We set our expectations like we're taking on students. This is a developmental opportunity for them. We expect them to go through a little bit of a learning curve. We support them through that, but I was particularly impressed with Charles's technical skills beyond my expectations. He did a fantastic job and solved more practice problems than we had planned. Then, he moved on to a second project where they developed a little script for us to help display graphs on our math courses on the actual course side. So yeah, Charles sticks out to me as one of the interns who did exceptional things.

That's good to hear, that Charles surpassed expectations regarding what he could do. We've been talking a lot about soft skills and skills-first hiring. Using Charles's example outside of the technical side, was there anything in him that you particularly noticed developed during his time?

On the soft-skill side, they take ownership of their tasks. Admitting, for example, if they would be late on something and then communicating that in advance. To a project manager, enabling good alignment on project deliverables. I am going the extra mile, taking things to the next step, and pushing the quality of the work. So that was amazing to see; teaching technical skills is a little easier. So, when you have interns with strong, soft skills, that's great to see.

In terms of the support that VI provided, both you and the interns have the support, which helps you guys in terms of feedback. I know getting set up is heavier at the beginning, but how did you find that in general?

I tend to agree that the support is weighted at the front, going through filtering the talent pool, getting the interviews going, and doing the onboarding. That has been a smooth process, we always get high-quality candidates that meet what we're looking for for our specific projects. There have been a couple of hiccups where things haven't worked out like geographical restrictions can work for a Canadian company. We understand that will happen and the support has been really strong bringing us new high-quality candidates.

On the mentorship note, where do you feel that companies sit in terms of that responsibility to play a role in early career development?

Absolutely. We approach these opportunities as a developmental opportunity. This is really for the students. It's fantastic that they can support us in our business goals. We've had many interns who've contributed to our platform and have been able to grow and expand; it’s fantastic. But at the end of the day, this is a developmental opportunity for students and we approach it that way. It's very clear that there's a gap between Academia and the workforce and it's in everyone's best interests to help close that gap. So by supporting hosting and mentoring these interns, we're going to create a stronger talent pool, which we will hire from later on, so it's in everyone's best interest to support the future workforce.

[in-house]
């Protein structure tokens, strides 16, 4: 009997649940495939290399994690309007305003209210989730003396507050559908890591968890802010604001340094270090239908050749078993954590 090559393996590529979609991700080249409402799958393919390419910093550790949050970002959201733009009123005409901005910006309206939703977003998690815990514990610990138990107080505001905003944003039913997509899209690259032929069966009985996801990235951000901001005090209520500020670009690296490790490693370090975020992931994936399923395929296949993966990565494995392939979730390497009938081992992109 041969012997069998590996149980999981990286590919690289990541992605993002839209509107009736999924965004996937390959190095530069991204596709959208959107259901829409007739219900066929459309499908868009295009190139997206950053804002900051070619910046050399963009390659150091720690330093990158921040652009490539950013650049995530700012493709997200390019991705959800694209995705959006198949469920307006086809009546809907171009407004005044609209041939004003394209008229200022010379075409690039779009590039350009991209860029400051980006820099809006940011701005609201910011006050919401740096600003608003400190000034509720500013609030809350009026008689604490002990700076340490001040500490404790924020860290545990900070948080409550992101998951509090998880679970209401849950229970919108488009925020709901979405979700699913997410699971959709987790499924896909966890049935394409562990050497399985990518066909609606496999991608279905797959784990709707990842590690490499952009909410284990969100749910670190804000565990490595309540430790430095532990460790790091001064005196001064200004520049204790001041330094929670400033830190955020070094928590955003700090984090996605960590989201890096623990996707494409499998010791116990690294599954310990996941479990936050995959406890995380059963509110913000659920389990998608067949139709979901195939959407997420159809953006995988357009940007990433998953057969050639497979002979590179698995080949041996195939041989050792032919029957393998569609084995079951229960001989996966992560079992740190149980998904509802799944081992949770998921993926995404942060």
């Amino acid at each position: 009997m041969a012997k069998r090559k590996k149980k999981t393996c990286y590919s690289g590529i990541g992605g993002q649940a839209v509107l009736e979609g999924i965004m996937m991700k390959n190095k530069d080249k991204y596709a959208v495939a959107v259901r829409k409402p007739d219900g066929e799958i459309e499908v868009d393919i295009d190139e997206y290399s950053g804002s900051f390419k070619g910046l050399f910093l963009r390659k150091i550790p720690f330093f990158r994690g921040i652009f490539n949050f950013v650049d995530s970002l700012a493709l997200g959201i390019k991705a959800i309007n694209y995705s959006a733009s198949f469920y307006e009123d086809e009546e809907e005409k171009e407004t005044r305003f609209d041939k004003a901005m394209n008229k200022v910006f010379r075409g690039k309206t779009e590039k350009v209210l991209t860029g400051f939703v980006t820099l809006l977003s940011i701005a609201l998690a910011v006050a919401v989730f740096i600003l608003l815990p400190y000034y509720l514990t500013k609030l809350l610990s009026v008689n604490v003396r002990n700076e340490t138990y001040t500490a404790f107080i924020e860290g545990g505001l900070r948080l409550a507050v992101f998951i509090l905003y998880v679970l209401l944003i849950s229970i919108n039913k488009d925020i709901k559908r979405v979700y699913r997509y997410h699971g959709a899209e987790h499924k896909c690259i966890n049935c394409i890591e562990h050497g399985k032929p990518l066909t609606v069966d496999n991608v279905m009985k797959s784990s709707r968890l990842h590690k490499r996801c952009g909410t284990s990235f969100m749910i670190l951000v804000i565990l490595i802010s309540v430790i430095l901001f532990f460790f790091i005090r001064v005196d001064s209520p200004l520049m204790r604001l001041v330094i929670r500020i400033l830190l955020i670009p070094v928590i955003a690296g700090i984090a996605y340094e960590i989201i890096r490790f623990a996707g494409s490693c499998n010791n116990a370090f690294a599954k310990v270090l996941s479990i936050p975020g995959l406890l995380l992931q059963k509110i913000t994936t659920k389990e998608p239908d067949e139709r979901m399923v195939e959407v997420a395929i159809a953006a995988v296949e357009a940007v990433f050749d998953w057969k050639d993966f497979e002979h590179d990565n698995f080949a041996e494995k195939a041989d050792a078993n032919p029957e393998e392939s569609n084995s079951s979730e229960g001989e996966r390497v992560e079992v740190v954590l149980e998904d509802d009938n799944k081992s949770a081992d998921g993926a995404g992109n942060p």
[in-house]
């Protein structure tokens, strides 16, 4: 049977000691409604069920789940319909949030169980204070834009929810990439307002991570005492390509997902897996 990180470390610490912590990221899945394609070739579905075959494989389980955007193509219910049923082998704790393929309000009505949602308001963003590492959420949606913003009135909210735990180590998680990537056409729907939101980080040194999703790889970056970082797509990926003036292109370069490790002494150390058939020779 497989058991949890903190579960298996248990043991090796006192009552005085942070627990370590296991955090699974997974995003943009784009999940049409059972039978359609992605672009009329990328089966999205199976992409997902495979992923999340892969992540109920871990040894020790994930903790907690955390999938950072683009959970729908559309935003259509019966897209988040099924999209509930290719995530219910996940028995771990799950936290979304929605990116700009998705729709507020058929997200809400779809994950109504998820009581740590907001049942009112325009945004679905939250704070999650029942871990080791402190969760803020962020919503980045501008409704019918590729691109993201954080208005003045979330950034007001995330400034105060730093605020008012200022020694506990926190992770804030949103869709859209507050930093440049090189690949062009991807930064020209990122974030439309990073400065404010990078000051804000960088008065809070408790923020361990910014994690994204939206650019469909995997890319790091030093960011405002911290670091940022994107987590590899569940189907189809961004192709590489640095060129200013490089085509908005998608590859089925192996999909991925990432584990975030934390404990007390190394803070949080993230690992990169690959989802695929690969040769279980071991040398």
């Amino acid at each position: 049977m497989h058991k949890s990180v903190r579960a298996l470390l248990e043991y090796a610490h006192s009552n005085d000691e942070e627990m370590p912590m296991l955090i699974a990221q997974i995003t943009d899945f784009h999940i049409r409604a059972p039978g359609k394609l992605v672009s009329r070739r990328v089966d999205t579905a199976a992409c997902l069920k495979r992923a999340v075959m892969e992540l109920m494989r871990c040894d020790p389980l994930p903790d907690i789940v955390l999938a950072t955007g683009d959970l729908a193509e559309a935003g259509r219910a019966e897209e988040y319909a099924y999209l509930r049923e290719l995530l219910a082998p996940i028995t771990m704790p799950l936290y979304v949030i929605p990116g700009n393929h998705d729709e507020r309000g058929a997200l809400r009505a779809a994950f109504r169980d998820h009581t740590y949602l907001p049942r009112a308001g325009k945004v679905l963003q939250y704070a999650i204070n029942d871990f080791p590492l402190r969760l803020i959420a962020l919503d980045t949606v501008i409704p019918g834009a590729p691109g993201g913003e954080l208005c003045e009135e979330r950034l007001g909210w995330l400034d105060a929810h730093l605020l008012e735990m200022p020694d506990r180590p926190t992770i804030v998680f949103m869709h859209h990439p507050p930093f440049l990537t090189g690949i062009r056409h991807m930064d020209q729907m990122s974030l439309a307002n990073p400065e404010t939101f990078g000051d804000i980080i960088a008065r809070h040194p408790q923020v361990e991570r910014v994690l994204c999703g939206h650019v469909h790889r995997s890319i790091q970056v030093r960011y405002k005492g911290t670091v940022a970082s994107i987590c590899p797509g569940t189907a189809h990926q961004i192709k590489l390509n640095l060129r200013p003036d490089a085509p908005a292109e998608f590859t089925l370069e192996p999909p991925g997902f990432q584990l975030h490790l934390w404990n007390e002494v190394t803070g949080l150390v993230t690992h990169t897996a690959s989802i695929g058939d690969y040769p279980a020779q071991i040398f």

It's good to hear that alignment. I think that's something that we're trying to focus on at the moment as well. On the surface, because companies don't pay anything, it's too good to be true, but the mentorship and shaping of this young professional is the work. 

Exactly. You have to provide leadership, mentorship, and support to your staff, especially younger junior staff. I don't think we would get the same kind of quality output that we have if it wasn't for our team's support during the internship. The more we put into it as a company, the more we get from the interns and vice versa.

Any closing words?

I highly recommend Virtual Internships as a means of hiring interns for organizations, globally. There's a strong talent pool. It's very easy to work with. It's low barriers to entry as a company hiring these interns. 

This has been a great opportunity. As I said, we've had great interns. They've contributed to our platform and our business, and at the same time, we're giving back a little bit and providing some work experience and mentorship to the students.


Nurturing The Future Workforce With Virtual Internships

Virtual Internships emerges as a catalyst for change in a world where shaping the future workforce is as important as finding the right talent. The partnership with My Homework Rewards showcases the success of their internship program and the transformative power of mentorship. 

Our innovative platform simplifies your journey, offering a seamless experience from selecting the ideal talent to onboarding and hosting impactful internships. Going beyond the typical hiring platform, we integrate the principle of lifelong learning into our program. This involves providing interns with expert webinars and personalized coaching sessions, ensuring continuous skill development that aligns with mutual expectations.

Join our 14,000-strong host company community today and embark on a journey to tap into, mentor, and shape the future workforce, setting the stage for the future of work.